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Jewish skeptics

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Jewish skeptics are Jewish individuals (historically, Jewish philosophers) who have held skeptical views on matters of the Jewish religion. In general, these skeptical views regard some or all of the "principals of faith," whatever these may be (see Maimonides, Albo), but historically Jewish skepticism is directed either at (1) the existence of the God of Judaism or (2) the authenticity and veracity of the Torah.

Background on Jewish skepticism

A skeptic in the strongest sense is one who remains in a state of doubt, declaring all positive truth, religious or philosophical, to be unattainable to man. This type of skeptic can scarcely be found in Judaism. However bold the Jewish philosophers of the Middle Ages were in their research or critical in their analytic methods, they never so distrusted human reason as to deny it the power, as the Greek skeptics did, to arrive at any positive knowledge or truth. Nor did the Jewish mystics attempt, as did Christian theologians, to build up a system of faith upon skepticism—that is, upon the assumption that reason is incapable of grasping any truth. Seer and sage alike appealed to reason to substantiate and verify the postulates of faith (Isa. xl. 26; Job xii. 7). The passage "The Lord is a God of knowledge" (I Sam. ii. 3) is interpreted by the Rabbis by the remark, "Great is knowledge which leads from God to God" (Ber. 33a).

Skepticism in the Bible and Talmud

Inasmuch, however, as doubt is a necessary transition from a lower stage of faith or of knowledge to a higher one (cf. Rav Kook), skeptics, in the sense of men wrestling with doubt, have found a certain recognition and a place of honor in Biblical literature. In a work by Emile Joseph Dillon, entitled The Skeptics of the Old Testament (London, 1895/1973), it has been pointed out that the authors of the Book of Job, of Ecclesiastes, and of the Words of Agur, the Son of Jakeh[1], were skeptics, but the original compositions were so interpolated and remodeled as to make the skeptical points no longer noticeable. All three contain bold arraignments of divine justice and providence. As to the author of Ecclesiastes compare E. H. Plumptre's edition[2]: "He was almost driven back upon the formula of the skepticism of Pyrrho, 'Who knows?'" (p. 49). Heinrich Heine called the book Das Hohelied der Skepsis[3]. Friedrich Delitzsch, in Das Buch Hiob (p. 17), calls Ecclesiastes Das Hohelied des Pessimismus, but he might as well have called it "the Song of Skepticism."

Jewish skepticism was always chiefly concerned with the moral government of the world. The great problem of life, with "its righteous ones suffering woe, and its wicked ones enjoying good fortune," which puzzled the mind of Jeremiah [4], and Moses also, according to the Rabbis[5], and which finds striking expression in the Psalms[6], created skeptics in Talmudic as well as in earlier times. Elisha ben Abuyah[7] became a skeptic as a consequence of seeing a person meet with a fatal accident at the very moment when he was fulfilling the two divine commandments for the observance of which Scripture holds out the promise of a long life[8].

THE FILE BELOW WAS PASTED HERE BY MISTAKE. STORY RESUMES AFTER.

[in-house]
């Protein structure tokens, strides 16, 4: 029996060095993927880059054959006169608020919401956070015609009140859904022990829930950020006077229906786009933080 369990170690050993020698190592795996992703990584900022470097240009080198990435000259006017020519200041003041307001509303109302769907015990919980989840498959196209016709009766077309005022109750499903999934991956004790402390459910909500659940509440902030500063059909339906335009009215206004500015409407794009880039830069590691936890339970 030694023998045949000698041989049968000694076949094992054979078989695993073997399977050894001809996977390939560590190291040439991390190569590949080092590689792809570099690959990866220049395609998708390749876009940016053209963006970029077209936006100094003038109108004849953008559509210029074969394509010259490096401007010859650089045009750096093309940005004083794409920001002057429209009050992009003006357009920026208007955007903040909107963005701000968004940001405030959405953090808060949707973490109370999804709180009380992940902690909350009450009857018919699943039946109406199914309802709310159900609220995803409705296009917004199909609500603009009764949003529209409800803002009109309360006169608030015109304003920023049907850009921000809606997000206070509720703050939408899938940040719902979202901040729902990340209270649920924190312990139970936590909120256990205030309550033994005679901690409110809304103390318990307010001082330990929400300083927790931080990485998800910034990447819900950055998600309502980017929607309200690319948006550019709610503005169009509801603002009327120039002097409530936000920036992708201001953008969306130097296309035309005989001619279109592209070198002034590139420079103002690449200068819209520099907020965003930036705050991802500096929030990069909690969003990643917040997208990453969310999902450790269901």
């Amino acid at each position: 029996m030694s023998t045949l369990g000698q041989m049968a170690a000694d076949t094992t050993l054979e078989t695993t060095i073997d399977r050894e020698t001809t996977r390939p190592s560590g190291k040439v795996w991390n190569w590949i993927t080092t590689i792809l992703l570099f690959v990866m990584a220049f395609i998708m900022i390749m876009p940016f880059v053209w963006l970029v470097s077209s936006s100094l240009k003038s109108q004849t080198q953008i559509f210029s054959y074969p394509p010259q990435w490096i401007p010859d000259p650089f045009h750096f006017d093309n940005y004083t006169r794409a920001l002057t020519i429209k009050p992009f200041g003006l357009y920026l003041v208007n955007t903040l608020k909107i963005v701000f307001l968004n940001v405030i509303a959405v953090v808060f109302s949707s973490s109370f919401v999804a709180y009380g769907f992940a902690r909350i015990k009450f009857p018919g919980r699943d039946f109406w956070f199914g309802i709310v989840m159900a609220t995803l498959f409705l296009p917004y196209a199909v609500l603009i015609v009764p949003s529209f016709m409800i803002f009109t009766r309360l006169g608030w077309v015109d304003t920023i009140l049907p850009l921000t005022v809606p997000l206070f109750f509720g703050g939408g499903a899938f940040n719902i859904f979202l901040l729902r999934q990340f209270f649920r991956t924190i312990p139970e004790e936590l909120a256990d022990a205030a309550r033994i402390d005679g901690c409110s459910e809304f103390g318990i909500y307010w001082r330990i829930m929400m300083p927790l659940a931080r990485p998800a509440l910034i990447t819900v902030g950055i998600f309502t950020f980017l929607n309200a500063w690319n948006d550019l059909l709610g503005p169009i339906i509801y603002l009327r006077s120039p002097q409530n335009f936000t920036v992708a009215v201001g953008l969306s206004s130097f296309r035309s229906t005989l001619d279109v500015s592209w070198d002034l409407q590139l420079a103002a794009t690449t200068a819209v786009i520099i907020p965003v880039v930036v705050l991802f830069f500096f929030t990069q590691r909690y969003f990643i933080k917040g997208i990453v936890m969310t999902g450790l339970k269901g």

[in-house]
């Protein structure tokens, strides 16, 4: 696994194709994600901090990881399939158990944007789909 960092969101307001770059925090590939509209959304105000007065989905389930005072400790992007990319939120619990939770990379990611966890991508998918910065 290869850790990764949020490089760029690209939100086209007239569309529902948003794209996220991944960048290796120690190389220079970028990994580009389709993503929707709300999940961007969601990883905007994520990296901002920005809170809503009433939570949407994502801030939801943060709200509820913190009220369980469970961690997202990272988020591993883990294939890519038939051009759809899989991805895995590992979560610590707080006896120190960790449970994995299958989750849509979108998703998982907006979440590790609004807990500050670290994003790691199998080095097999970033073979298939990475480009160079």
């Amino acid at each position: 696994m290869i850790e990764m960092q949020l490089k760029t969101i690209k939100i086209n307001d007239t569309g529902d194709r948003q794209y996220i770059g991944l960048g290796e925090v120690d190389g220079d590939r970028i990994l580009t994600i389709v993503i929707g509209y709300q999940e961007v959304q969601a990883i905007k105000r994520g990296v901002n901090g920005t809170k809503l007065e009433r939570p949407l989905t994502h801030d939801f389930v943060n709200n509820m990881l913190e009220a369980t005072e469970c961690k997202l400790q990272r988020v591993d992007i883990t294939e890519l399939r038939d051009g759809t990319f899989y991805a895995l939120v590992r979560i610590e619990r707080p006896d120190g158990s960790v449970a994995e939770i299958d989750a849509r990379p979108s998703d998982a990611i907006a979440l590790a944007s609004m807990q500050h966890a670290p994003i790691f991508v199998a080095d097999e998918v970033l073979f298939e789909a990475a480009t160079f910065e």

Skepticism in the Medieval era

The rationalistic era of Islam produced skeptics among the Jews of the time of Saadia, such as was Ḥiwi al-Balkhi, whose criticism tended to undermine the belief in revelation. The Emunot ve-Deot was written by Saadia, as he says in the preface, because of the many doubters who were to be convinced of the truth; and Maimonides, in the introduction to his Moreh, states that he wrote that work as a guide for those perplexed by doubt. With all these Jewish thinkers doubt is not a sin, but an error that may reveal the pathway to the higher philosophical truth.

A remarkable type of skeptic was produced by the sixteenth century in Uriel Acosta, who, amidst a life of restless searching after truth, denied the immortality of the soul and the divine revelation. His excommunication by the Amsterdam authorities was inspired by fear of the Christian Church rather than by traditional practice. Another such was Leon of Modena, who, complaining that "the thinker is tortured by doubt, whereas the blind believer enjoys peace of mind, and bliss in the world to come" (see Ari Nohem, quoted by H. Grätz, Gesch. 3d ed., x. 130), arrived through skepticism at a liberal interpretation of traditional Judaism (see S. Stern, Der Kampf des Rabbiners Gegen den Talmud im xviii. Jahrhundert, 1902).

Skepticism on the God of Judaism

Skepticism on the existence of the God of religion relates either to doubts that any supernatural entity such as God exists, or that the God of the Jews exists as described by the Jewish tradition (not, however, ruling out completely the existence of supernatural entities).

Skepticism on the authenticity of the Torah

Skeptics on the authenticity of the Torah are individuals who hold a position rejecting the divine authorship of some or all of the Torah.


  1. Prov. xxx.
  2. In Cambridge Bible for Schools.
  3. See, further, Paul Haupt's Koheleth oder Weltschmerz in der Bibel, 1905.
  4. Jer. xii. 1.
  5. Ber. 7a.
  6. Ps. lxxiii.
  7. According to Ḳid. 29b and Yer. Ḥag. ii. 77b.
  8. Deut. v. 16, xxii. 7.

See also

This article incorporates text from the 1901–1906 Jewish Encyclopedia, a publication now in the public domain.

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